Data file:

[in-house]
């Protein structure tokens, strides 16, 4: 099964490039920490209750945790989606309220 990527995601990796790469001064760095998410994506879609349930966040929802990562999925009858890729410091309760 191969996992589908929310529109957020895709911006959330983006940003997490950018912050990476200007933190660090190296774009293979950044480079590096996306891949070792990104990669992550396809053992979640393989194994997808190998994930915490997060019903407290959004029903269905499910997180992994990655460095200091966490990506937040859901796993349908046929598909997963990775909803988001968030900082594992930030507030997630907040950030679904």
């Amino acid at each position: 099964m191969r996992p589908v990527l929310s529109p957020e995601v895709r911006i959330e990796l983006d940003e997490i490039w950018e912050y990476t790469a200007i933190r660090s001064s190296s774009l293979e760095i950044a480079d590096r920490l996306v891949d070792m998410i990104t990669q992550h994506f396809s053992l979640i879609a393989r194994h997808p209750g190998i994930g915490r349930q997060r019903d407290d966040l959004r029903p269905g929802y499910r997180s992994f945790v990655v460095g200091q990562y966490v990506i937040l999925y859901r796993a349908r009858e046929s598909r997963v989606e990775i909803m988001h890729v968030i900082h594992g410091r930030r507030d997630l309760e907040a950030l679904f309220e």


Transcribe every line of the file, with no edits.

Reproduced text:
[in-house]
């Protein structure tokens, strides 16, 4: 099964490039920490209750945790989606309220 990527995601990796790469001064760095998410994506879609349930966040929802990562999925009858890729410091309760 191969996992589908929310529109957020895709911006959330983006940003997490950018912050990476200007933190660090190296774009293979950044480079590096996306891949070792990104990669992550396809053992979640393989194994997808190998994930915490997060019903407290959004029903269905499910997180992994990655460095200091966490990506937040859901796993349908046929598909997963990775909803988001968030900082594992930030507030997630907040950030679904």
């Amino acid at each position: 099964m191969r996992p589908v990527l929310s529109p957020e995601v895709r911006i959330e990796l983006d940003e997490i490039w950018e912050y990476t790469a200007i933190r660090s001064s190296s774009l293979e760095i950044a480079d590096r920490l996306v891949d070792m998410i990104t990669q992550h994506f396809s053992l979640i879609a393989r194994h997808p209750g190998i994930g915490r349930q997060r019903d407290d966040l959004r029903p269905g929802y499910r997180s992994f945790v990655v460095g200091q990562y966490v990506i937040l999925y859901r796993a349908r009858e046929s598909r997963v989606e990775i909803m988001h890729v968030i900082h594992g410091r930030r507030d997630l309760e907040a950030l679904f309220e």